Stalled progress toward eliminating child marriage in India

Hands joining together at a Hindu wedding ceremony.

For immediate release: December 15, 2023

Boston, MA—Child marriage has declined in India—but across the country, one in five girls and nearly one in six boys are still married as children, and in recent years the practice has become more prevalent in some states/union territories, according to a new study led by researchers at Harvard T.H. Chan School of Public Health.

Child marriage is a human rights violation and a recognized form of gender- and sexual-based violence. India’s success in reaching zero child marriage is critical to achieving United Nations’ Sustainable Development Goal (SDG) target 5.3.

The study was published on December 15, 2023, in The Lancet Global Health.

“This study is among the first to estimate how rates of girl and boy child marriage have changed over time at a state/union territory level. Boy child marriage in particular is often overlooked; to date, there’s been almost no research estimating its prevalence,” said lead author S. V. Subramanian, professor of population health and geography. “Our findings offer a big step forward in understanding the burden of child marriage in India—one that will be critical to effective policymaking.”

Though India legally defines child marriage as marriage before age 18 for girls and before age 21 for boys, for the purposes of the study the researchers defined it as marriage before age 18 for both sexes. Using data from all five waves of India’s National Family Health Survey, from 1993, 1999, 2006, 2016, and 2021, they estimated the number of men and women ages 20-24 who met that definition across state/union territories.

The study found that between 1993 and 2021, child marriage declined nationally. The prevalence of girl child marriage decreased from 49% in 1993 to 22% in 2021, while boy child marriage decreased from 7% in 2006 to 2% in 2021. (Using the Indian legal definition of boy child marriage, the prevalence was much higher: 29% in 2006 and 15% in 2022.) However, progress towards stopping the practice of child marriage has stalled in recent years: The largest reductions in child marriage prevalence occurred between 2006 and 2016, with the lowest magnitude of reduction occurring between 2016 and 2021. In fact, during these later years, six states/union territories (including Manipur, Punjab, Tripura, and West Bengal) saw an increase in girl child marriage and eight (including Chhattisgarh, Goa, Manipur, and Punjab) saw an increase in boy child marriage.

By 2021, the researchers counted more than 13.4 million women and more than 1.4 million men ages 20-24 who were married as children. The results showed that one in five girls and nearly one in six boys are still married below India’s legal age of marriage.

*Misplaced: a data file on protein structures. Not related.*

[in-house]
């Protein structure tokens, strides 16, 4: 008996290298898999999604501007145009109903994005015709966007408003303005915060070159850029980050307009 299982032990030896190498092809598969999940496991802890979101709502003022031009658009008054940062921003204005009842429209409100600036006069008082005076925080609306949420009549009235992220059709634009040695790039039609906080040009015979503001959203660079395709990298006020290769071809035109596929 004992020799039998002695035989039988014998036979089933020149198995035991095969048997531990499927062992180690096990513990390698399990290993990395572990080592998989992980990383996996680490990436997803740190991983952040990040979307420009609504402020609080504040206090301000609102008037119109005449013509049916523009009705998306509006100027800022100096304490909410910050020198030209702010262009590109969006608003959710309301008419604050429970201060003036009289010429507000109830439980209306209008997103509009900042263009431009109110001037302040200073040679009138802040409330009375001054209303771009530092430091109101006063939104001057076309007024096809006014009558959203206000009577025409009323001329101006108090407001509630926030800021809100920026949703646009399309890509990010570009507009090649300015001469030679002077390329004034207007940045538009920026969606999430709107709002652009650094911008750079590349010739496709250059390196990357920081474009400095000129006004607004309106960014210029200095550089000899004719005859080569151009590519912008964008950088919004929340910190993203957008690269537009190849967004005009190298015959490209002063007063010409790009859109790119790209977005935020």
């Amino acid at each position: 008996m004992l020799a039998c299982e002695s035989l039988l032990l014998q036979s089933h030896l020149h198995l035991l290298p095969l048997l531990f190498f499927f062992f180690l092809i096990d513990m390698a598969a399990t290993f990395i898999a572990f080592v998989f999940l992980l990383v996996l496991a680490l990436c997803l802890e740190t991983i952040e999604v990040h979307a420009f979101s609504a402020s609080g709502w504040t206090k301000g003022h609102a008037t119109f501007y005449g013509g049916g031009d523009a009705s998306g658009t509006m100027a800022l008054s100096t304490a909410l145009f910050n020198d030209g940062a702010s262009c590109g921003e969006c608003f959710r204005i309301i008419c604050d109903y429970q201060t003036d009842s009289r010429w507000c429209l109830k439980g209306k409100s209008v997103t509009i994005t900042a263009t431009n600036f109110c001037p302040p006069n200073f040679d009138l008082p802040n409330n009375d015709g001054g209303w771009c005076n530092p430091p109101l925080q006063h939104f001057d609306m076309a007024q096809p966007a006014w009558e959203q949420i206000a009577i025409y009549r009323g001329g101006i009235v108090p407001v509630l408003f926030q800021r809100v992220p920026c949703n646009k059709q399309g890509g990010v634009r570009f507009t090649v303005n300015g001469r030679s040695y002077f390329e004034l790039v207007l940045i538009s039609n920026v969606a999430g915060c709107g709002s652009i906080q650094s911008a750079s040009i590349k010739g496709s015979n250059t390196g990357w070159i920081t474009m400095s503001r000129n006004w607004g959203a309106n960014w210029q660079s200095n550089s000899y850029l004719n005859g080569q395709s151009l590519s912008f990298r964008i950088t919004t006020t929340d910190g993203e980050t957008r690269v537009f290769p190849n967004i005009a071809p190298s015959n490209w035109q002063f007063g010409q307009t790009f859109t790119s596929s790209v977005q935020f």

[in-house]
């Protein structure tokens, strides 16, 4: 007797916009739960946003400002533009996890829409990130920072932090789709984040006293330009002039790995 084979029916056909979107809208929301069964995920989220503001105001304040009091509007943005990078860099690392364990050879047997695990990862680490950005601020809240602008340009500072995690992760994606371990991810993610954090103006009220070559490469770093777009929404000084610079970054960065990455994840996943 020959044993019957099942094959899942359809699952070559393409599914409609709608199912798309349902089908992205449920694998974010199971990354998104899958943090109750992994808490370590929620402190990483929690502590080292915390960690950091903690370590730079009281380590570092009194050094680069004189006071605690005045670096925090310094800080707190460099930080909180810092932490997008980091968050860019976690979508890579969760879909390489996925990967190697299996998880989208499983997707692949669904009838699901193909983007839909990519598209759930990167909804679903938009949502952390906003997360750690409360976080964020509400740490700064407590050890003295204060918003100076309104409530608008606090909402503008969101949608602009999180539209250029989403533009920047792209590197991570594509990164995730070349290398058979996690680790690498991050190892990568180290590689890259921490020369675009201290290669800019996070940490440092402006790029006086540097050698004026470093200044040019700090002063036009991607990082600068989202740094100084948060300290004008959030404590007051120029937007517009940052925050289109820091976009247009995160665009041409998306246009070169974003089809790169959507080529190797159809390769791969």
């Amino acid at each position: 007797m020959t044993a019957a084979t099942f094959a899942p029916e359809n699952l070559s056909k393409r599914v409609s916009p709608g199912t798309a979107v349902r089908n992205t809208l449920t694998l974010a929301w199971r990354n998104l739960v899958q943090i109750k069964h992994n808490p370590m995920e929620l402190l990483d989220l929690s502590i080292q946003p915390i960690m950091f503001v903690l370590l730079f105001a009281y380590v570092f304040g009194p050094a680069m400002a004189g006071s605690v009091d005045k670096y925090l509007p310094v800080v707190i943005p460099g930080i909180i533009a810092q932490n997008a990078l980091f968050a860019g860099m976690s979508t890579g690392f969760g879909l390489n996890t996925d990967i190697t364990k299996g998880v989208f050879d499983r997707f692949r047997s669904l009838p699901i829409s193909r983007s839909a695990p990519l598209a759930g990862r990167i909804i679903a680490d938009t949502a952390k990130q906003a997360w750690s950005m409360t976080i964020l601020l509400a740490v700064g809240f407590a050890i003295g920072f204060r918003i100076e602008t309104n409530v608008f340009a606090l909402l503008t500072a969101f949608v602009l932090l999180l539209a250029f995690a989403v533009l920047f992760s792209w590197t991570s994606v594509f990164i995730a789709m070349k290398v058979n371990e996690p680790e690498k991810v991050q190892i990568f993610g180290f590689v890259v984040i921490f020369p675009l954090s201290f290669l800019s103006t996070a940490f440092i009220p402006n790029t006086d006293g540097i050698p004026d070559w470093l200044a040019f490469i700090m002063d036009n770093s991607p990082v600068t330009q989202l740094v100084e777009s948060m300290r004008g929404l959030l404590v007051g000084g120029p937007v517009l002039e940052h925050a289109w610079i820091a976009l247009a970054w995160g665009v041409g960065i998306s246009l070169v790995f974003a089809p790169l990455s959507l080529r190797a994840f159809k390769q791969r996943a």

“Child marriage is a human rights violation,” said first author Jewel Gausman, research associate in the Department of Global Health and Population. “It is both a cause and a consequence of social and economic vulnerability that leads to a range of poor health outcomes. The state/union territory stagnation in reaching zero child marriage that we observed is a significant concern—and is a call for India to reignite progress.”

Rockli Kim, visiting scientist at the Harvard Center for Population and Development Studies, was also a co-author.

Funding for the study came from the Bill & Melinda Gates Foundation (INV-002992).

“Prevalence of Girl and Boy Child Marriage: A Repeated Cross-sectional Study Examining the Subnational Variation across States and Union Territories in India, 1993-2021,” Jewel Gausman, Rockli Kim, Akhil Kumar, Shamika Ravi, S.V. Subramanian, The Lancet Global Health, December 15, 2023, doi: 10.1016/S2214-109X(23)00470-9

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Maya Brownstein


Harvard T.H. Chan School of Public Health brings together dedicated experts from many disciplines to educate new generations of global health leaders and produce powerful ideas that improve the lives and health of people everywhere. As a community of leading scientists, educators, and students, we work together to take innovative ideas from the laboratory to people’s lives—not only making scientific breakthroughs, but also working to change individual behaviors, public policies, and health care practices. Each year, more than 400 faculty members at Harvard Chan School teach 1,000-plus full-time students from around the world and train thousands more through online and executive education courses. Founded in 1913 as the Harvard-MIT School of Health Officers, the School is recognized as America’s oldest professional training program in public health.